Help! My cilantro does not look like the regular flat leaf kind! It has long prickly leaves all over. I've lost the tag that has the name and grow tips on it and I have no idea what to do with this thing! Can anyone help me?
I was recently visiting a friend who had a 6-pack of cilantro, and hers, too, had long skinny leaves, and not the flat kind that I was expecting. I re-confirmed the tag, and the picture on the tag, and my friend seemed to think it was quite normal.
So, my new theory is that there are multiple varieties of the stuff. I'd bet you use them just the same way, though.
Your cilantro has now bolted. Soon there will be tiny flower sprays at the tips and these turn into coriander seeds. The flat leaves are only on the plants at the beginning of the growing cycle. Once the flat leavs die out, the thinner leaves show up, nothing will bring them back to the parsley shaped flat leaves. Suggest that you plant more seeds. Also avoid heat and direct sun. T have a continous supply, plant a bunch of seeds every two weeks.
Ditto Ksrogers. Once the leaves begin to turn lacy, and flowers appear, you know your coriander is soon to die. It is a very short lived annual. Let the seeds drop, and eventually you'll have a continual supply. Meantime, get a new plant, and keep doing this about every 2 weeks until your patch is established.
BTW, you can still eat the leaves, though they'll be more coarse and bitter in flavour than you might like; and the flowers are edible, too.
Leira, there are no multiple varieties of coriander (though horticulturists have experimented with slow-growing types which aren't all that slow-bolting!); however there is one perennial alternative. This is Asian Coriander (Eryngium foetidum) also known by many other names including Mexican Coriander, Culantro, Recao, Long Coriander, Perennial Coriander, False Coriander, Ngo gai, Spirit Weed, Fitweed.
The 2 plants are not related, and look nothing alike, but both have a very similar flavour in the leaves. Some people opt for this one because coriander is so notorious for bolting, especially in warmer climates.
Here is a link that might be useful:
Yes, Just about the time the celantro starts looking good it begins to flower. I tried slow bolting celantro from Seeds of Change, www.seedsofchange.com and was quite pleased with the added harvest time and am now saving the seeds for future planting.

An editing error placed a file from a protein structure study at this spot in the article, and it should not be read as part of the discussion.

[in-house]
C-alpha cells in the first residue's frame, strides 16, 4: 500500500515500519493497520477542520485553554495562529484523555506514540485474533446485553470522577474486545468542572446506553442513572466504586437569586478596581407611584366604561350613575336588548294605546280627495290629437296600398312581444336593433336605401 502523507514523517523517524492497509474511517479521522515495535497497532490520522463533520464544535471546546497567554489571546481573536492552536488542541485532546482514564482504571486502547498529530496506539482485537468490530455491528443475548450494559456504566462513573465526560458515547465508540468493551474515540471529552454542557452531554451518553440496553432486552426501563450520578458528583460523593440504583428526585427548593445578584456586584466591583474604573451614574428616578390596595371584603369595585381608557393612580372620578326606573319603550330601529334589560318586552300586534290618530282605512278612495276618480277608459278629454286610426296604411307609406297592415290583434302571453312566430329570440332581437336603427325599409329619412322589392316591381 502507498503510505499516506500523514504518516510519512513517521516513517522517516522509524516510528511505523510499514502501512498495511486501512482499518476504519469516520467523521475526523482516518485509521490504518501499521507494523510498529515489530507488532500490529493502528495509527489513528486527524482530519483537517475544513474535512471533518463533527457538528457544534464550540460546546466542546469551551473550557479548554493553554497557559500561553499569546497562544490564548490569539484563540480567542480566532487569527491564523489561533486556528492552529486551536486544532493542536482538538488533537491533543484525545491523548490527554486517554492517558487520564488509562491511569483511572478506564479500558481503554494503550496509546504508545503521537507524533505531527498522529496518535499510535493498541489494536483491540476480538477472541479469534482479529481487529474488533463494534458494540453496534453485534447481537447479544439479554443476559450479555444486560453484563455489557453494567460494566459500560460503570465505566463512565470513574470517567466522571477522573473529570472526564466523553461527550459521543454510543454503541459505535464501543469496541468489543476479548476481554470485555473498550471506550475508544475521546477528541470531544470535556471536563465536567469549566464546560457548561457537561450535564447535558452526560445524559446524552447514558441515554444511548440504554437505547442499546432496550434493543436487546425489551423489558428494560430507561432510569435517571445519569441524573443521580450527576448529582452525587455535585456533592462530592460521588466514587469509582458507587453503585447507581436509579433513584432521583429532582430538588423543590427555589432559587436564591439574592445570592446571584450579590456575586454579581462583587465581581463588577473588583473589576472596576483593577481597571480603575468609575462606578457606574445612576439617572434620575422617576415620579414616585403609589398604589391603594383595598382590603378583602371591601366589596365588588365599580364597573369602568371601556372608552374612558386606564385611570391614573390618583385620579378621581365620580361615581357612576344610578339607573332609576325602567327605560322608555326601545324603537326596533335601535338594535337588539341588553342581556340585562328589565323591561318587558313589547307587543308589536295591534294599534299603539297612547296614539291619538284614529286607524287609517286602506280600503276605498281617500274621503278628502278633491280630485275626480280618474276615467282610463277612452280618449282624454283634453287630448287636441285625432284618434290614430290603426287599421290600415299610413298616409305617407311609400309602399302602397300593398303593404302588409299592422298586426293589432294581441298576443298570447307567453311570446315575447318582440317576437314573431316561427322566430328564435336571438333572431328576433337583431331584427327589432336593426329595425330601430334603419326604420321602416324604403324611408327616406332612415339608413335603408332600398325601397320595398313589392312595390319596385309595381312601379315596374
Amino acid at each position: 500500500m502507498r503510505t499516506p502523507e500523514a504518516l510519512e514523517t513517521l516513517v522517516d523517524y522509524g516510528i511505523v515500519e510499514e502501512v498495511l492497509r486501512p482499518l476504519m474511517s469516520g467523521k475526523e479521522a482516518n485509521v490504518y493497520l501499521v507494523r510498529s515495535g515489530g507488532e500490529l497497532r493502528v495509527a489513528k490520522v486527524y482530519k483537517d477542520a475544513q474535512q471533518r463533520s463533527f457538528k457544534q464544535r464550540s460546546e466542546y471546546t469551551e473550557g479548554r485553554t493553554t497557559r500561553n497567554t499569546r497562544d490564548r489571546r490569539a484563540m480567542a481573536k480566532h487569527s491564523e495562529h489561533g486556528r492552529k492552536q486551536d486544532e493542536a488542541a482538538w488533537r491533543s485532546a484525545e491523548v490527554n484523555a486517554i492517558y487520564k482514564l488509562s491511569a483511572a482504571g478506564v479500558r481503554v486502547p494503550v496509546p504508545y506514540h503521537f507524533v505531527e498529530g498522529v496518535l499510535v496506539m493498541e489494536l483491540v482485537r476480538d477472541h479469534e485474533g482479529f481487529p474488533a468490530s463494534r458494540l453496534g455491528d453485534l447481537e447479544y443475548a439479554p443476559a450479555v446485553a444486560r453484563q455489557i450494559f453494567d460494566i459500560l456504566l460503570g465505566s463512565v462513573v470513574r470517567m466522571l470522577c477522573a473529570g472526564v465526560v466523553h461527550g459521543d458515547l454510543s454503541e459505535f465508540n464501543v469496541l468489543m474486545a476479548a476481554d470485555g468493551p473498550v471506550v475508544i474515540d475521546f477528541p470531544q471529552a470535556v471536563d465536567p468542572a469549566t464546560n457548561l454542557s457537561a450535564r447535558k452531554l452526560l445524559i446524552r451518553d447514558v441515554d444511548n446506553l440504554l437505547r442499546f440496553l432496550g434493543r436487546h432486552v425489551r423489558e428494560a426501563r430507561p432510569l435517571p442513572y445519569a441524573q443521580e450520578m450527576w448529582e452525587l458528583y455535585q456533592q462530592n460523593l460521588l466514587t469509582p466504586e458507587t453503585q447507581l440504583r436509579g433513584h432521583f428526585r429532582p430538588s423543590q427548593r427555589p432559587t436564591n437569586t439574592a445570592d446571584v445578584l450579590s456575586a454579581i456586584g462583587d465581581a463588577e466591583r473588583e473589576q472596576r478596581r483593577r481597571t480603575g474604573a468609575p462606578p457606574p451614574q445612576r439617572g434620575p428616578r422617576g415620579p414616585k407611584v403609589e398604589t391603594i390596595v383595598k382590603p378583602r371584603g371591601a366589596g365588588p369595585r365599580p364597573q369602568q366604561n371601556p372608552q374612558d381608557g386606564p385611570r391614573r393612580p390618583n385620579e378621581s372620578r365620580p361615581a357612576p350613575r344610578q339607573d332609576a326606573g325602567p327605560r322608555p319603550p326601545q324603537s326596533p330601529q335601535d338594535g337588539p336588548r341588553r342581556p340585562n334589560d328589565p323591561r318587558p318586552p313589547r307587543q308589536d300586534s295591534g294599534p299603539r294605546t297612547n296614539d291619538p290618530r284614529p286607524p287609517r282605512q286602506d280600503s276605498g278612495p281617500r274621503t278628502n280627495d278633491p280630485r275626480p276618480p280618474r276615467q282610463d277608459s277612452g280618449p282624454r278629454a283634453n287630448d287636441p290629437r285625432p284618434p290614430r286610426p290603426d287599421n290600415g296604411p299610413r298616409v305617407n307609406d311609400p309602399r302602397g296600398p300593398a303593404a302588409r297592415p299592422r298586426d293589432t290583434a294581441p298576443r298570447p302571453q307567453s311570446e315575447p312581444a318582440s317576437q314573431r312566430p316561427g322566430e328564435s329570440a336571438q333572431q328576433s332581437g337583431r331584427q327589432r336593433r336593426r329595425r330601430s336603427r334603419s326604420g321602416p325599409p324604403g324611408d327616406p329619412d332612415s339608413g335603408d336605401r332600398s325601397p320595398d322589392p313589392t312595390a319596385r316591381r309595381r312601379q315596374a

You can also stager plantings at two week intervals...
My cilantro bolted couple of weeks ago. I harvested as much as I wanted (uprooted them) and left a few to go for seeds.
Right not they are over 3 ft tall and in full bloom. But I have not noticed any change in the shape of leave. I will look closely tomorrow. Definitely, they have not turned yello yet. Of course we have had a lot of rain, temps in 50 to 75F range and they are partially shaded.
Another mystery solved. You guys rock. I love cilantro, although I know a lot of people that don't. I like it so much, I'm willing to reseed it to get a continuous supply, even though I have a lot of other herbs to take care of, and I can get it at the grocery for about a dollar. Is it worth the payoff? don't know. When it starts to get hot and humid here-usually now-but the weathers been unusual- i'll give up on growing it and focus on fresh basil, sage, tarragon, rosemary, and others.
Hey 'Daisy' you nailed it! When I read your msg to Leria, I remembered what the tag said...Culantro! It also had Mexican Coriander on it. So, I'm wondering if you think mine has bolted? The leaves are very prickly and hurt my fingers, but smell wonderful. I have not seen any flowers yet. If I do I shall try them in a salad!
I think it's worth the payoff. Cilantro grows so easily and the flavor from fresh cut is more intense and fresh than you will get from the grocery store. Anything you grow yourself has a much lower environmental footprint, so throw down those seeds every couple of weeks and you should have an unending supply of cilantro.